1. Match housing choices to your lifestyle
Many people assume they must own a primary residence before owning a vacation home, but that’s not necessarily true. What’s really important is matching your housing choices to your lifestyle.
You may live in a city and want lots of space that you can’t afford there. You could rent a modest condo in the city and buy a large vacation home outside the metro area.
Or you may live in a large country house and want to enjoy city life as much as you can. In that case, you could own your country home and also buy a vacation condo in the city.
Either way, the financing and tax implications are almost the same.
2. Decide how you’ll use it
From a financing and tax standpoint, you need to consider how you intend to own and use your property. You have three options:
Primary residence. You can buy for as little as 3 percent down (if your loan doesn’t exceed $417,000), and you get significant homeowner tax benefits.
Second home. You can use your second home anytime you want, but lenders won’t let you rent the home. Buy for as little as 20 percent down, and qualify for the loan using your full primary residence cost plus your full second home cost. Mortgage rates and tax benefits are the same as primary residences.
Investment property. You can rent the home and use it when it’s not rented. Rates are .25 percent to .375 percent higher than second home rates, and your down payment usually starts at 30 percent. You qualify for the loan using your full primary residence cost plus your full investment home cost, but you can use rental income to help qualify. Tax treatment is less beneficial, but the extra income can help with affordability.
3. Understand the total cost of owning it
You can determine what you can afford in seconds. Then you’ll find a lender to formally analyze the cash available for down payment, closing costs and reserves. You’ll also calculate the total monthly cost on your existing home (whether you rent or own), plus the total monthly cost on the vacation home.
You also need to plan for personal budget items that lenders don’t use in their qualifying calculations:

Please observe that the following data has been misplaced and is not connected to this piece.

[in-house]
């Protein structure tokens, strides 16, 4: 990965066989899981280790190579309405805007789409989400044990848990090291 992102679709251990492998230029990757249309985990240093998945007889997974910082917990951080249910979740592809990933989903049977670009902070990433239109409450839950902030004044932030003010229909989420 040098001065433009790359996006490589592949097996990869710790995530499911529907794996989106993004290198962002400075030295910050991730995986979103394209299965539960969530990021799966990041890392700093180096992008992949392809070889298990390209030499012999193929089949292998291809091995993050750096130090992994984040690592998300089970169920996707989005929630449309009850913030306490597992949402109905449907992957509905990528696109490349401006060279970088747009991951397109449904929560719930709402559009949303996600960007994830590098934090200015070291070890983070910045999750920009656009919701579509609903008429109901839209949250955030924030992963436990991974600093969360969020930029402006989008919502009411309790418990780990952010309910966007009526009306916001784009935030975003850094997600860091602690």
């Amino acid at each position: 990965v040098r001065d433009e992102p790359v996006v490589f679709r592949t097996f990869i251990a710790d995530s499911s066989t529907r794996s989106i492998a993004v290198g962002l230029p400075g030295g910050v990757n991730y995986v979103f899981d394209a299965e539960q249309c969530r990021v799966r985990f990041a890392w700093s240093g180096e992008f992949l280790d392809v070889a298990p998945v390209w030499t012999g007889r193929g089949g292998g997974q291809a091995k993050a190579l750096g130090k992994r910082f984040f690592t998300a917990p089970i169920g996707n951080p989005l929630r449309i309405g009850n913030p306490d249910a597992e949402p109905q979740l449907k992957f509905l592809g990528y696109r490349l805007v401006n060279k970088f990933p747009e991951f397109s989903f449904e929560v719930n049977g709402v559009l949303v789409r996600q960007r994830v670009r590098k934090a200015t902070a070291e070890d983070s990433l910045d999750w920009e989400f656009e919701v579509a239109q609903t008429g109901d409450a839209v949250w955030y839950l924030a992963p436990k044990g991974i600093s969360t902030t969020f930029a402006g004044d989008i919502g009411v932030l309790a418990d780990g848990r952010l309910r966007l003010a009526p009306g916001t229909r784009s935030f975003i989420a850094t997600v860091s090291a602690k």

- Gas, electric, cable TV and internet
- Furniture and housewares
- Travel costs to your vacation home
- Total cost of property maintenance items, like cleaning, landscaping and pool/spa upkeep
4. Review monthly and transactional cost line items
Suppose you live in San Francisco and want to purchase a home in the wine country of Sonoma County, CA, for $600,000. Here’s how much it would cost as a primary residence, second home and investment property.
Many vacation properties are in specialized local markets, so it’s best to find local real estate agents and lenders.
Your real estate agent will clarify local transaction fees, taxes and commissions, as well as advise on local zoning and property rental rules. For example, the town of Sonoma doesn’t allow short-term rentals for vacation homes, but other towns in Sonoma County do.
In destination areas, real estate agent commissions can be higher and can also be seller- or buyer-paid, depending on the area. Only a local expert can advise properly. And, of course, they will structure your offer for you and negotiate on all facets of the deal that are a priority to you.
Likewise, local lenders will be comfortable with appraisals and lending in rural areas. Appraisals are more difficult in less populated areas because comparable sales can be old and hard to find.
If you follow these steps, your closing will be a snap, and you’ll be relaxing in your vacation home before you know it.